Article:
Romper

The One Thing We Do Every Week For Our Marriage Helps Keep Us Happy

Courtesy of Katherine DM Clover

Like many of you out there, my wife and I have a small child, both work, attempt to have hobbies and friends, and are always drowning in housework. Being really, really busy is often just part of being a parent (or just part of being a person), but it can also add strain to a relationship. We love each other to bits, but we just don’t have the time to spend hours and hours talking about every single one of our feelings like we did back when we were just dating. And if communication is what makes a marriage work, than all of the shorthand we use to make it through yet another busy day can easily add up to marital difficulties. It’s still a challenge, and our relationship will probably always be a work in progress, but there is one — totally boring and utterly unsexy — thing that we do to keep our marriage strong: regular, scheduled, sit-down, meetings.

To be honest, I’m the type of person who actually really hates meetings. When I worked for a not-for-profit, years ago, team meetings drove me absolutely bonkers. I tend to feel like, when you have so much to do, taking time out to talk about how much you have to do is beside the point. My wife, on the other hand, doesn’t mind meetings so much. And despite my initial foot dragging on the subject, I’ve come around because, despite my feelings on the issue, meetings work. Prior to marrying me, my wife lived in several different collective housing set-ups. Living collectively (rather than just having roommates, which is a different thing) requires making decisions collectively. And that requires getting everyone together. And thus, meetings have to happen. So she was already used to having regular weekly or bi-weekly meetings with the people she lived with, long before I even entered into the picture.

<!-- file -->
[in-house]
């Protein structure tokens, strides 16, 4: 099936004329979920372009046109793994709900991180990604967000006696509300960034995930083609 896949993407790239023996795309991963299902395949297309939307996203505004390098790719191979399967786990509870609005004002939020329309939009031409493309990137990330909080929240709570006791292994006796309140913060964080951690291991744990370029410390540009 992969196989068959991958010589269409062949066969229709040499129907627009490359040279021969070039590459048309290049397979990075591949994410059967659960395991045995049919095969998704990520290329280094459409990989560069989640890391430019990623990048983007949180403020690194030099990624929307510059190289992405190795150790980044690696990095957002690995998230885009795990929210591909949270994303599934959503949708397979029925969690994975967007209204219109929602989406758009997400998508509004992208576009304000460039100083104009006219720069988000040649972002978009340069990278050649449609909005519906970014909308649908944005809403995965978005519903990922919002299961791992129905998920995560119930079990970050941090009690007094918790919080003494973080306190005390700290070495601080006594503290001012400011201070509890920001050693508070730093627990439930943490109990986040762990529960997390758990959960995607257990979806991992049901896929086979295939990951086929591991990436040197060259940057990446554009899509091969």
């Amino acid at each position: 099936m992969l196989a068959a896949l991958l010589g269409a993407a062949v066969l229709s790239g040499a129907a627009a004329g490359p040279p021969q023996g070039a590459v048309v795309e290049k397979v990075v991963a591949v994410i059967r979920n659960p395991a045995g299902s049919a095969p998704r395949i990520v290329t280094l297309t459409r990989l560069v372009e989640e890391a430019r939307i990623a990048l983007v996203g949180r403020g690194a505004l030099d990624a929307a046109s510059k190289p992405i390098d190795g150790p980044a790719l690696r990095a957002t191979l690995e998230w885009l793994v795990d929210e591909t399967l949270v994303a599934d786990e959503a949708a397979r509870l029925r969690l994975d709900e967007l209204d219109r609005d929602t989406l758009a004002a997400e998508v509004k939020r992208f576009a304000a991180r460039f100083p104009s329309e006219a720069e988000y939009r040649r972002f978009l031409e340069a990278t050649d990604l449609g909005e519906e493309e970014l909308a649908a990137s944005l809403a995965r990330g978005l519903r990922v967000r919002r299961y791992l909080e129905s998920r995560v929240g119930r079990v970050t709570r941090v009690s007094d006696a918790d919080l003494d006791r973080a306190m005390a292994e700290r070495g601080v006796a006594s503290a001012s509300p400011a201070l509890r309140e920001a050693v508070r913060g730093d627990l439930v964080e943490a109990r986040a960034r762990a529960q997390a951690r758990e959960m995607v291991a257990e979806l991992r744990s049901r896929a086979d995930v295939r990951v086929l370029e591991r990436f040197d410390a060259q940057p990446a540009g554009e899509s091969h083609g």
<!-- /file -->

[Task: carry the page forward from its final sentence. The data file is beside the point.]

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For me, sitting down to have a formal meeting with only two people seemed absurd, especially because we lived together. Couldn’t we just talk about things as they came up? Weren’t we always talking to each other anyways? But the thing about talking about things “as they come up” is that sometimes things come up at a really, really bad time. Especially if you have to have a Big Serious Relationship Talk, finding the right window to do it can be really tricky and uncomfortable. It meant that when there was something important to discuss, we were forever looking for a “good time” and once we had a child, “good times” to have serious discussions literally stopped existing altogether. And so began our life of semi-formalized sit-down family meetings.

Courtesy of Katherine DM Clover
Meetings give us time and space to discuss the things that are bothering us in our relationship, as well as time and space to plan for happier things in the future. They help us avoid letting important things fall through the cracks and allow us both to feel respected and heard.